I would suggest Taleo are not doing cloud 100%. Why? Review these 15 items by James Governor from MonkChips to get the general idea, some are a bit tongue in cheek but should give you a starting point.

If you peel back the label and its says “Grid” or “OGSA” underneath… its not a cloud.

If you need to send a 40 page requirements document to the vendor then… it is not cloud.

If you can’t buy it on your personal credit card… it is not a cloud

If they are trying to sell you hardware… its not a cloud.

If there is no API… its not a cloud.

If you need to rearchitect your systems for it… Its not a cloud.

If it takes more than ten minutes to provision… its not a cloud.

If you can’t deprovision in less than ten minutes… its not a cloud.

If you know where the machines are… its not a cloud.

If there is a consultant in the room… its not a cloud.

If you need to specify the number of machines you want upfront… its not a cloud.

If it only runs one operating system… its not a cloud.

If you can’t connect to it from your own machine… its not a cloud.

If you need to install software to use it… its not a cloud.

If you own all the hardware… its not a cloud.

Am I wrong? Thoughts, comments?

Year End != Performance Management

Today I was catching up on some of my feeds and noticed many of the major HR technology related blogs I follow were discussing performance management, for example Jason, Meg, Justin and, it even gets a mention on Thomas’s blog. So I felt I would get in on the game.

So let’s start at the beginning, what is performance management?

an approach to help the individuals within the organisation focus on what needs to be done to help the organisation meet its overall goals

(Paraphrased from the Performance Management unit in the AHRI Professional Diploma)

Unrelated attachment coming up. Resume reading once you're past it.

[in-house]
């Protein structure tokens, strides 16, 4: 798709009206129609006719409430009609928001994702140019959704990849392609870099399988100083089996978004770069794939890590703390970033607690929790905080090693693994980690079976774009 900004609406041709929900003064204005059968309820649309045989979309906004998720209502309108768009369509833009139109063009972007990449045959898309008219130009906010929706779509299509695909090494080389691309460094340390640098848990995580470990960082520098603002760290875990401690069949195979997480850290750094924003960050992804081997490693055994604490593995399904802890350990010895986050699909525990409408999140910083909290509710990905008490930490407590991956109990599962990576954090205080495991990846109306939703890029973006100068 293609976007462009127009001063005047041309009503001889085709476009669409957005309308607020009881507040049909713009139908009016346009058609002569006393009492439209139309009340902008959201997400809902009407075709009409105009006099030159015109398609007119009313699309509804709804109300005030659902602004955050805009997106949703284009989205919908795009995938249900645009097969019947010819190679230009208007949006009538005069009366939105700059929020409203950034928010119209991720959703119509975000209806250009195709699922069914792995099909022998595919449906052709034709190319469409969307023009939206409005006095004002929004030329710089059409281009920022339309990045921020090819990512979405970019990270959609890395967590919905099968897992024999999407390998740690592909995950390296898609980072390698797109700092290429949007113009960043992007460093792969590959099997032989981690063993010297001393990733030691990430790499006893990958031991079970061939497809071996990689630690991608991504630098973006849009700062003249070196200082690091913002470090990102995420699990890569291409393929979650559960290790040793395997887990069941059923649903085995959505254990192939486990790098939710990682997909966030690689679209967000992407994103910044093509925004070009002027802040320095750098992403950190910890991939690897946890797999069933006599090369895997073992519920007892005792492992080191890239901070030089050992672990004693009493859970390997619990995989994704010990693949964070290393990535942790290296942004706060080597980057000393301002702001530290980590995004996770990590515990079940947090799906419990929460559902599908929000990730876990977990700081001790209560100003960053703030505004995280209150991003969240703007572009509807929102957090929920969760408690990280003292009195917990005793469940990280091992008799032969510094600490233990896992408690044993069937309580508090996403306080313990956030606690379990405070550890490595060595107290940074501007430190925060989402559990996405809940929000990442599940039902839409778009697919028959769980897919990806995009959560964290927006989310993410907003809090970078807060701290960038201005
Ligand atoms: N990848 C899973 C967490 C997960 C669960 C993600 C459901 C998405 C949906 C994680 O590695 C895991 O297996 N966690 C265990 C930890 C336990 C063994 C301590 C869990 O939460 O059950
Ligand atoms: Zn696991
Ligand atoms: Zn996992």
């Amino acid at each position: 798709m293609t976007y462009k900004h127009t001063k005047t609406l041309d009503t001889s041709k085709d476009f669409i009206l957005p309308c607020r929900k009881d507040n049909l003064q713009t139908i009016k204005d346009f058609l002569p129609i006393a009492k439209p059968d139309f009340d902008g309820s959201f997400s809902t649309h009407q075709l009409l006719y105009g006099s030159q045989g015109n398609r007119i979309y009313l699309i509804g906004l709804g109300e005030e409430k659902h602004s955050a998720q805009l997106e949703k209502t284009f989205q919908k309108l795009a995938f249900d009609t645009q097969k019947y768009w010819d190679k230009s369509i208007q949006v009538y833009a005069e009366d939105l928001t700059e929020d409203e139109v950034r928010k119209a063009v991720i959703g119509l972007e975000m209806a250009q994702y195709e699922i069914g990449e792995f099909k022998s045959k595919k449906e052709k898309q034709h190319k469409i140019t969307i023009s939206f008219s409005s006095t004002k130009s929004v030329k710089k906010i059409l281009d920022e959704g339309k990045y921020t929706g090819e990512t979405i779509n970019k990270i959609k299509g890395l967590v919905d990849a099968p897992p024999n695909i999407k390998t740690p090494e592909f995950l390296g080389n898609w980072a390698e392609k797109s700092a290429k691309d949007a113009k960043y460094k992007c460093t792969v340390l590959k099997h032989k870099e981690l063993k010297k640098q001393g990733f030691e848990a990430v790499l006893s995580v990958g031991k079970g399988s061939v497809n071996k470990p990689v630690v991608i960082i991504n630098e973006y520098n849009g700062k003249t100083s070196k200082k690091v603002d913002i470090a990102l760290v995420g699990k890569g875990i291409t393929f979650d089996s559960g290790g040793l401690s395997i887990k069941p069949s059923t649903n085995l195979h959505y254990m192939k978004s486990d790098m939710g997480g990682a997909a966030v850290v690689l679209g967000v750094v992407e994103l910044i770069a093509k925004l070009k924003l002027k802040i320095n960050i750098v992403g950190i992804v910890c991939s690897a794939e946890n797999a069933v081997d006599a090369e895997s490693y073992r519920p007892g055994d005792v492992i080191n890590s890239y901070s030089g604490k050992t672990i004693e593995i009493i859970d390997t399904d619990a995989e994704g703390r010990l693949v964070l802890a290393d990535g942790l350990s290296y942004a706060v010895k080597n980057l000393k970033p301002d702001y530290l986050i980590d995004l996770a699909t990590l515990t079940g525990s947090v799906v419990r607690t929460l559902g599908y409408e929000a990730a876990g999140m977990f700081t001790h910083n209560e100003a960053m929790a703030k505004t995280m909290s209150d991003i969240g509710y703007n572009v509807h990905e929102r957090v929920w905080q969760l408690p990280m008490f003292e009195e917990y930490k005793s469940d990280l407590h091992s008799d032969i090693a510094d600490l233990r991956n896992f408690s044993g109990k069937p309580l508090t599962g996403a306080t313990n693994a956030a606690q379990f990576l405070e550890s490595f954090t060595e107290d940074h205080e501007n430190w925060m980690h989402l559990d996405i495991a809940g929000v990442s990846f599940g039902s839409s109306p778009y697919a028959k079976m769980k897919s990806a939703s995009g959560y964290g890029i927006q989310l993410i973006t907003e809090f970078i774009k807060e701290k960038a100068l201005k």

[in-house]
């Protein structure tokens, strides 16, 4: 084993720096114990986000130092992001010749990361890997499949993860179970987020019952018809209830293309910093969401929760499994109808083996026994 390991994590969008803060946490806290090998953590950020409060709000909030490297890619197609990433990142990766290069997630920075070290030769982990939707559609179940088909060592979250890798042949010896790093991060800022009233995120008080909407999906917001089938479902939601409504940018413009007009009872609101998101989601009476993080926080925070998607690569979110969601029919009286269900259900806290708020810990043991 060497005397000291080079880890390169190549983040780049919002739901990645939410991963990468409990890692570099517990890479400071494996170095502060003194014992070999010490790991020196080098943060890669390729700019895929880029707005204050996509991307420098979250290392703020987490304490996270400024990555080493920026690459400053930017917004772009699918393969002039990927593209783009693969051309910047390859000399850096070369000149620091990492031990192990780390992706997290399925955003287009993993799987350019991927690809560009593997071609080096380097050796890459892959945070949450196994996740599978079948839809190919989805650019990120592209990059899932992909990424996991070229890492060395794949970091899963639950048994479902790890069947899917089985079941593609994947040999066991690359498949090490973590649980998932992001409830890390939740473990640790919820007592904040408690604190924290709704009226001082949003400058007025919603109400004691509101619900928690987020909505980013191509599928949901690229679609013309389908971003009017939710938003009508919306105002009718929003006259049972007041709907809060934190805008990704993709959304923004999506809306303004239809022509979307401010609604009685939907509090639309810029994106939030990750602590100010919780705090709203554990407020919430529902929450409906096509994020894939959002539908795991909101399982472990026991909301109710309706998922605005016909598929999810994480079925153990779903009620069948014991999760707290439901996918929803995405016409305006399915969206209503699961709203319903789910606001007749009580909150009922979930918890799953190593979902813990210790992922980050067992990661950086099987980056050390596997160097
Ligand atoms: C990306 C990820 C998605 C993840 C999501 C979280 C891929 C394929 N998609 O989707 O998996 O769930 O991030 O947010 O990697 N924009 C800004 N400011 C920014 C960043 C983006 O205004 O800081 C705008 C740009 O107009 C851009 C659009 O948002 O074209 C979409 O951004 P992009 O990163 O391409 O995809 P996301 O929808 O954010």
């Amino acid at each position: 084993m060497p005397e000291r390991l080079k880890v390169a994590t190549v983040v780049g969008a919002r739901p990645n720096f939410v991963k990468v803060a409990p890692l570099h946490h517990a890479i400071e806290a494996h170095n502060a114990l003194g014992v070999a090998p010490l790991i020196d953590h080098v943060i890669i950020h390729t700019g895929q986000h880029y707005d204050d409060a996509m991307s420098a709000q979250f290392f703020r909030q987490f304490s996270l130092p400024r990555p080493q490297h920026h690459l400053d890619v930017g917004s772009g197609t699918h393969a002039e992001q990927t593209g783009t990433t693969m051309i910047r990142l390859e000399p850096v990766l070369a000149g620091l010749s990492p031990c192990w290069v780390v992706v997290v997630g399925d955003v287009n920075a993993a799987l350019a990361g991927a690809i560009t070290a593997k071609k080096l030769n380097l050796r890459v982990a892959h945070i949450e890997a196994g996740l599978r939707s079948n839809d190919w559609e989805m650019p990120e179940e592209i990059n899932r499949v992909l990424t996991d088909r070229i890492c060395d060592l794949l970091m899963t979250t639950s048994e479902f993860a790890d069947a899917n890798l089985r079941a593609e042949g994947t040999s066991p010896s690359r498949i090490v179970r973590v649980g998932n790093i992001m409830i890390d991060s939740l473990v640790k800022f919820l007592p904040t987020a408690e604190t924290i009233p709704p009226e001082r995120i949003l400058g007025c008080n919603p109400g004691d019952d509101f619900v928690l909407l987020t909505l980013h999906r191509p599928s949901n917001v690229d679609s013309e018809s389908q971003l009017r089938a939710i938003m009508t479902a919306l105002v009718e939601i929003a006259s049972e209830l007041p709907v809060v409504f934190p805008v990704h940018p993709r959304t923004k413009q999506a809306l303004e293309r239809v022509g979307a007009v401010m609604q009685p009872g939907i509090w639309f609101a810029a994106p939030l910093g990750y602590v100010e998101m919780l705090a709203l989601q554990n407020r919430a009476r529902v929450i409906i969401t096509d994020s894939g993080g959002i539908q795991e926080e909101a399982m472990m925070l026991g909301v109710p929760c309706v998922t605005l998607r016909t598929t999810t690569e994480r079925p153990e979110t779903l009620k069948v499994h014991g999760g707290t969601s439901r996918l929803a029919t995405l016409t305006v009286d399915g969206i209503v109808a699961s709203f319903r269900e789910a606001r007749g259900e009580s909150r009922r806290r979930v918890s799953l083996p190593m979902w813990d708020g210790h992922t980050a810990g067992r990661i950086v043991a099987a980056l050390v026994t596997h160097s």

There are lots of models and method for doing performance management but as Jason says in his post:

Performance management should be about making, supporting and visualizing decisions for all levels of management that drive corporate performance.  It should cater to every talent stakeholder and answer the question that are important to them such as…

  • Managers – How do I reward and penalize individuals and teams based on performance?
  • Directors – How do I analyze and compare the performance of my team against other departments and divisions within my company?
  • VPs – How can I model my group against other high-performing regions, geographies, roles and skills to drive my company’s performance?

It is not about giving a rank to an individual based on the last X number of months work. Taking this further Justin brings up four good summary point:

1.  We believe in the concept and vision of daily performance management

2.  We believe in a future-facing performance management environment.  

3.  We believe in open lines of communication between the manager and the employee

4.  We believe in customised and relevant content in the performance evaluation

I have to say I agree with what everyone has said, and that your technology enabling performance management needs to be more that just filling in an apprisal form online!